By Pauline Kerr
As crises go, the COVID-19 pandemic is in many ways unique, but in other ways, all too familiar.
Few of us have experienced a pandemic, but we have seen other diseases wreak havoc on our communities.
There are elements with COVID-19 that echo the early days of HIV-AIDS, in that no one was too sure how contagious it was, exactly how it was transmitted, and who it would hit next. All we knew is friends – young, healthy people – would sicken and die. It was profoundly frightening. Even after we knew what it was, there was no cure.
HIV-AIDS is now considered highly treatable, although there is still no cure or vaccine. People can live fairly normal lives with HIV-AIDS, at least in the developed world. If a group of random people were asked about their biggest fear, it is a safe bet few would mention it.
There are also people who remember polio epidemics. Every summer, this dreadful disease killed and maimed many, conducting its most vicious attacks against children. People feared it, refusing to allow their children to swim at public pools or even play with other children. In fact, if they could afford to escape the city for the summer months, when polio was at its worst, they did so.
The development of an effective vaccine, together with sanitation, put an end to polio’s ravages in much of the world. One does have to wonder what would happen in this era of the anti-vaxxer movement if there were to be another outbreak of the disease. It is, after all, still endemic in some countries in the developing world. And anti-vaxxers travel.
The same question is being asked about COVID-19. Even if an effective vaccine is developed, will enough people use it to create that all-important herd immunity?
Those of us who have been in midwestern Ontario for many years will certainly recall another disease that struck suddenly and viciously. Initially, no one knew how it was being transmitted, even as thousands sickened and the death toll climbed to seven.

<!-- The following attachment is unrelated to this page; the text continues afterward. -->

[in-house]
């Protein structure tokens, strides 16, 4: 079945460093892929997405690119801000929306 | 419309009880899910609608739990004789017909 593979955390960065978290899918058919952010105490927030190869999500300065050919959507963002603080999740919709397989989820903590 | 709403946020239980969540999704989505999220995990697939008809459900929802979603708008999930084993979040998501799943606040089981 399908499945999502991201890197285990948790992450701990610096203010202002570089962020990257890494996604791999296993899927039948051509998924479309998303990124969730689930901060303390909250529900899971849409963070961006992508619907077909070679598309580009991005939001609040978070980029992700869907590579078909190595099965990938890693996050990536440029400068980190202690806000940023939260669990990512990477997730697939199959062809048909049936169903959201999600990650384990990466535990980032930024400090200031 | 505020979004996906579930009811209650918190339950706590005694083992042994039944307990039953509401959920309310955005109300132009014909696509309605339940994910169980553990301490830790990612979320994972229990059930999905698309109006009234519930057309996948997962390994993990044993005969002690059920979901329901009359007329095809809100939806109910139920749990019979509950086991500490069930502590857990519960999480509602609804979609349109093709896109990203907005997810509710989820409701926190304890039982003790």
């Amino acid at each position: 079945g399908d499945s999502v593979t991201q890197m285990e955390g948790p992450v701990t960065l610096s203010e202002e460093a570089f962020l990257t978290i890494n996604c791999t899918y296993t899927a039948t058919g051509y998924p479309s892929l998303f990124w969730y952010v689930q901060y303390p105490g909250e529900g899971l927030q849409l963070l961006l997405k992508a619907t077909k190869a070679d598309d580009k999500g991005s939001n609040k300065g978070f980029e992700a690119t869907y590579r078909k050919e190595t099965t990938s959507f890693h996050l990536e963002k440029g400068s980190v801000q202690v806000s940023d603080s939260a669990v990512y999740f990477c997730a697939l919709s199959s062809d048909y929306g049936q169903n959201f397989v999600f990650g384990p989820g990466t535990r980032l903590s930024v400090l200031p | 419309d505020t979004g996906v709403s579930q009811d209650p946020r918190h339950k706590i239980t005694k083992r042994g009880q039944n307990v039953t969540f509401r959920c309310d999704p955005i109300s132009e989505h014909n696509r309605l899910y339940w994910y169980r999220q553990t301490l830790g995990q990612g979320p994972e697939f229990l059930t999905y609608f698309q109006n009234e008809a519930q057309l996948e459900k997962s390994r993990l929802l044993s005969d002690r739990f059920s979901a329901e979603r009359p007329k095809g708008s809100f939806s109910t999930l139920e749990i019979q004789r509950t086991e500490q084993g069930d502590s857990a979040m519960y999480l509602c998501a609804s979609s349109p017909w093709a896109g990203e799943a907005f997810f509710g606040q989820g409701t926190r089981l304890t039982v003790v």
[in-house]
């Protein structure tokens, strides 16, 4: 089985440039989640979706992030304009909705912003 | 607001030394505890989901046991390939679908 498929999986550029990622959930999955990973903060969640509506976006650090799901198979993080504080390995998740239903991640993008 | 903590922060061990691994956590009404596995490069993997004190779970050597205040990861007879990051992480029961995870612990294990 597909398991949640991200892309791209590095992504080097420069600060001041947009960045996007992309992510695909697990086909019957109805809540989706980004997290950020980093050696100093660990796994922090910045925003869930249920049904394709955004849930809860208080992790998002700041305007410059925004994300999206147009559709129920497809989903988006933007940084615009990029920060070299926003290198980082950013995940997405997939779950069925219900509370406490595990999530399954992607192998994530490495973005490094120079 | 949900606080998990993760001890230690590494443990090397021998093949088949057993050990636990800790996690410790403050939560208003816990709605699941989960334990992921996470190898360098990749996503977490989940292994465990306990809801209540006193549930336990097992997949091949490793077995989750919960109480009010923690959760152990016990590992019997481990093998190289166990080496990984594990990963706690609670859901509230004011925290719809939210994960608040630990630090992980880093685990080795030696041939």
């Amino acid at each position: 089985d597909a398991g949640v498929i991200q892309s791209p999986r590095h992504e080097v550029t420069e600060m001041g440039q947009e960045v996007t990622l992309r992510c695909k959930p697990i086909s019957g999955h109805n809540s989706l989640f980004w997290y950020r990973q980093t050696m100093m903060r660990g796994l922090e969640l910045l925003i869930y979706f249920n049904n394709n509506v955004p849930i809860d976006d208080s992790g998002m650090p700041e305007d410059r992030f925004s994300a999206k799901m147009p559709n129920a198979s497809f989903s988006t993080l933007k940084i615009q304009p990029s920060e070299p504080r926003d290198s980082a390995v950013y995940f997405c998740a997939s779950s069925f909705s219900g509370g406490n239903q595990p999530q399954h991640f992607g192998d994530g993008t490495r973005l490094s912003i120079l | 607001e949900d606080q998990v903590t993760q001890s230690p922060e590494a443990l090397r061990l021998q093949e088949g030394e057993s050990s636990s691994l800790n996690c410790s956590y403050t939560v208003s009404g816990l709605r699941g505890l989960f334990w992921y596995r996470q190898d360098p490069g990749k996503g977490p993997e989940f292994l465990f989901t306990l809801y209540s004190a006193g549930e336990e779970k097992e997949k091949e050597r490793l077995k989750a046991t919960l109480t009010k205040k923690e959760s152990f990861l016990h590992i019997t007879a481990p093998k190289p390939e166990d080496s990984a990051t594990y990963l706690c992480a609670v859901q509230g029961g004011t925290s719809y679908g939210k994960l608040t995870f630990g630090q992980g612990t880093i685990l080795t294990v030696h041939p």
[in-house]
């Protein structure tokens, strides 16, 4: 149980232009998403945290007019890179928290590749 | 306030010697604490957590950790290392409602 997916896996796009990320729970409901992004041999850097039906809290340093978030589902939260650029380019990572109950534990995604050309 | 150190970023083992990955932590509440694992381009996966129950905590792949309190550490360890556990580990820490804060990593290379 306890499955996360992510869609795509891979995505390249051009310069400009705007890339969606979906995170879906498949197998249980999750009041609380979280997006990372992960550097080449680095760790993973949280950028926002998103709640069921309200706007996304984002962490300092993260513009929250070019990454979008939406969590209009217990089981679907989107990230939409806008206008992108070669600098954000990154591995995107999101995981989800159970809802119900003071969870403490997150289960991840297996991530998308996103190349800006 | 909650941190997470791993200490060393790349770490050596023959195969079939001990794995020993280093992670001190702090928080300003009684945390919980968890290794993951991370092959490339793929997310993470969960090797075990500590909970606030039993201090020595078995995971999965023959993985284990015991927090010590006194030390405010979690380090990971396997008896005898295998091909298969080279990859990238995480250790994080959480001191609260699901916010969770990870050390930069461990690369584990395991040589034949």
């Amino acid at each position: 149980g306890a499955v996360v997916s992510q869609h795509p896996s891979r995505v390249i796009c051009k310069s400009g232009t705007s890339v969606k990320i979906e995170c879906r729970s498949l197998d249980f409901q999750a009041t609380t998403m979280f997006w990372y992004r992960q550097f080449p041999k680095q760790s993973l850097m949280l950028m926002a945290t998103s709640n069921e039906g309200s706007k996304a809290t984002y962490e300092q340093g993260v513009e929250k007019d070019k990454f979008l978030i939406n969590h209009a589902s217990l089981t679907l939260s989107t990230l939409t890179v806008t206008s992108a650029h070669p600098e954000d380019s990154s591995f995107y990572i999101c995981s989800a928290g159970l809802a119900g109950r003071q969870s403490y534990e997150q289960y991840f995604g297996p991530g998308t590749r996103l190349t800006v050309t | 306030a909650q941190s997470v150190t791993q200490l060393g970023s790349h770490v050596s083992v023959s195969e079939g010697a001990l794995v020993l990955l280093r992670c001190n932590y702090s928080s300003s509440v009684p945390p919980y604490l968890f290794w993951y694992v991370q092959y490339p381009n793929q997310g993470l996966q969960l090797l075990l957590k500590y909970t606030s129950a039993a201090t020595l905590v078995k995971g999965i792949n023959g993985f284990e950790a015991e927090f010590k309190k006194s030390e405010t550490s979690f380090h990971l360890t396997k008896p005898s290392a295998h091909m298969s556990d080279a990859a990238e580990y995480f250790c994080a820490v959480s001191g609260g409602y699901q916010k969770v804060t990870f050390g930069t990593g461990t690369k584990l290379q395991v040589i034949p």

The Walkerton water crisis of 20 years ago this past long weekend was horrifying and devastating.
Like COVID-19, its symptoms varied in intensity. Some people suffered a fairly mild illness while others suffered permanent disability or death. It appeared indiscriminate in who it attacked. At first, no one knew what it was or what to do.
Finally, public health officials determined the culprit was a deadly strain of E. coli known as 0157:H7, and it was in the town’s drinking water.
Water is something we take for granted, like hugging a friend or sitting on a park bench. We turn on the tap and out it comes, clear and refreshing. Until it makes you desperately sick.
There were a lot of communities like Walkerton in the year 2000, with water operators who had inadequate training and little government oversight, looking after systems with faults that made contamination possible. Had the crisis not happened in Walkerton, it would have happened somewhere else.
Unlike E. coli 0157:H7, COVID-19 is global in scope. The horror and devastation are the same, except there is no escaping this new disease.
However, we can take lessons from the past and apply them to today’s situation. The first is communities can and do recover, and they can become stronger. Walkerton certainly did. It took a huge amount of determination, and a lot of help from government.
Water system operators in communities across this country and abroad have access to the best training in the world, thanks to the Walkerton Clean Water Centre, which came about as a direct result of the crisis.
We have also learned red tape is not necessarily a bad thing. Ignoring testing requirements and paying mere lip service to regulations about chlorination cost lives 20 years ago.
Today’s COVID-19 regulations that keep us from partying with friends and going wherever we want are there for a reason. And we have learned the hard way how high the price can be for ignoring them.